China will make economic policy and measures more targeted and effective to cope with changes in the economy and press ahead with high-quality development, Premier Li Keqiang has said.

The economy held steady last year and posted better-than-expected results in not only solid growth but structural adjustment and quality improvement, Li said Monday at a meeting with economic experts and entrepreneurs.

But he still warned of challenges and risks. “With rising economic volume and further integration into the global economy, the Chinese economy has seen new characteristics and changes, and the complexity has also grown markedly.”

Advancing high-quality development and creating a modern economic system require stronger ability to run the economy and improve social governance, Li said, urging better understanding of the laws of economics and demanding more targeted measures.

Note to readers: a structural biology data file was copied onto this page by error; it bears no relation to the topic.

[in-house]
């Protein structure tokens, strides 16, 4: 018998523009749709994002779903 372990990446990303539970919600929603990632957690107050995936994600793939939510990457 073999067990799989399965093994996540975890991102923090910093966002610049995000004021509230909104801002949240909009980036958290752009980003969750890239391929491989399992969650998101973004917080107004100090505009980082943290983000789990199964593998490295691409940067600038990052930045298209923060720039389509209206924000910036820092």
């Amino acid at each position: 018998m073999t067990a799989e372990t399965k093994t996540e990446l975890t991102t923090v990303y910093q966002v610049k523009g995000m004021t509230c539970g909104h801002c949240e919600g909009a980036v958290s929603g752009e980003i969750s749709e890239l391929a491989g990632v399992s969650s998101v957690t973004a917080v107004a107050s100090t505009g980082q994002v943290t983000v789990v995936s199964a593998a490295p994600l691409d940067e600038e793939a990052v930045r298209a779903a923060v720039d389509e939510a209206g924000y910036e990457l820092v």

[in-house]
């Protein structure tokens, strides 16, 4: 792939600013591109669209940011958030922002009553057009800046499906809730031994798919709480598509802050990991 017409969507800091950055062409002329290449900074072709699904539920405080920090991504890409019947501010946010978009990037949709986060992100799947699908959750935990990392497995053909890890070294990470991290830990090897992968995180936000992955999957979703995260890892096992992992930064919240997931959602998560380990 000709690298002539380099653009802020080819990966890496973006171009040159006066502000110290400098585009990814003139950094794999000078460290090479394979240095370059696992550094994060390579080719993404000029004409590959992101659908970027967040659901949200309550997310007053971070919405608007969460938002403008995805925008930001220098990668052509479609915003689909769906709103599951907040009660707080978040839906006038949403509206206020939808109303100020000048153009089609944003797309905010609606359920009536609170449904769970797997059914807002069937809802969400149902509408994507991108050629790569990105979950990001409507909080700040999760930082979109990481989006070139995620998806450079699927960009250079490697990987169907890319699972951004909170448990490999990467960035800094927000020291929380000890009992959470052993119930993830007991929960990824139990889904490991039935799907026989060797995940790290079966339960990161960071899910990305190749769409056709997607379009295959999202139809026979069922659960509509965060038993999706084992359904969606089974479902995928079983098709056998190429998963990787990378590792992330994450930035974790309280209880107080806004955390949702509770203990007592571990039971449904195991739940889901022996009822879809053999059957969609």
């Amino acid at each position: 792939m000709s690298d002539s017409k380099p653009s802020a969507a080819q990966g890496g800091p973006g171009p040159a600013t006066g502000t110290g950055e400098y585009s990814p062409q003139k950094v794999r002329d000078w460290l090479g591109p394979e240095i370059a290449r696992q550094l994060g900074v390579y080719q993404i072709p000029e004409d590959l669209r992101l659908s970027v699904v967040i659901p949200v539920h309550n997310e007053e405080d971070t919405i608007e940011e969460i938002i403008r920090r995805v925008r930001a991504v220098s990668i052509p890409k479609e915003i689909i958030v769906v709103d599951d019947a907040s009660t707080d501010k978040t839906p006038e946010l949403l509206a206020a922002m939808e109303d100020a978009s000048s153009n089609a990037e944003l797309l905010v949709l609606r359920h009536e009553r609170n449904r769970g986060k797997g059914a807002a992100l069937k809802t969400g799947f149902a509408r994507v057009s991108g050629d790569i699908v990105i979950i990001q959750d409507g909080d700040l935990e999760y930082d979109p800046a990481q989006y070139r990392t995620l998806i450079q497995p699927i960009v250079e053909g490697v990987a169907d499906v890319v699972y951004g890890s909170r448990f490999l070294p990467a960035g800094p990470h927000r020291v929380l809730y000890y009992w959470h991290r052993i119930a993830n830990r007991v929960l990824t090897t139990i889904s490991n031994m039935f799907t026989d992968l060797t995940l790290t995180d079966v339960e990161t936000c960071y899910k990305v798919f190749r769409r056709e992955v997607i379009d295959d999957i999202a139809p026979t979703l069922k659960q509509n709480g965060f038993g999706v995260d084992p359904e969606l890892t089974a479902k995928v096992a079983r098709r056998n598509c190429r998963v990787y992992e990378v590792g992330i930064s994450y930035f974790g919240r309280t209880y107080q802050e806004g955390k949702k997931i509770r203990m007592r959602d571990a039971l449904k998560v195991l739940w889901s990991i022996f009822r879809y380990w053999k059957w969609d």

The meeting was held to collect opinions on the annual government work report scheduled to be published in March.

Li called on more efforts to deepen supply-side structural reform and take proper macro regulation. “We should increasingly rely on reform, opening up and innovation to propel transformation and foster new economic drivers.”

Liu Yanhua, a counsellor of the State Council, suggested China build more innovation service platforms, while Zhou Qiren, a professor of Peking University, advised more reforms in response to spillover effects from policy changes of other major economies.

The role of micro entities was highlighted during Li’s speech. “Governments should continue to simplify administration, cut red tape and reduce taxes and fees…for a better business environment.”

China will work to improve competitiveness of state-owned enterprises (SOEs) and protect property rights of private businesses, Li said.

FAW Group chairman Xu Liuping said China should speed up mixed-ownership reform in SOEs, while Zhang Shiping, chairman of Shandong Weiqiao Pioneering Group, said stable policies can stimulate private investment.

Li also said China will push forward people-centered urbanization, help migrant workers to integrate into cities and improve social governance.

China should tap the potential of small cities to drive consumption upgrades, Morgan Stanley economist Robin Xing said.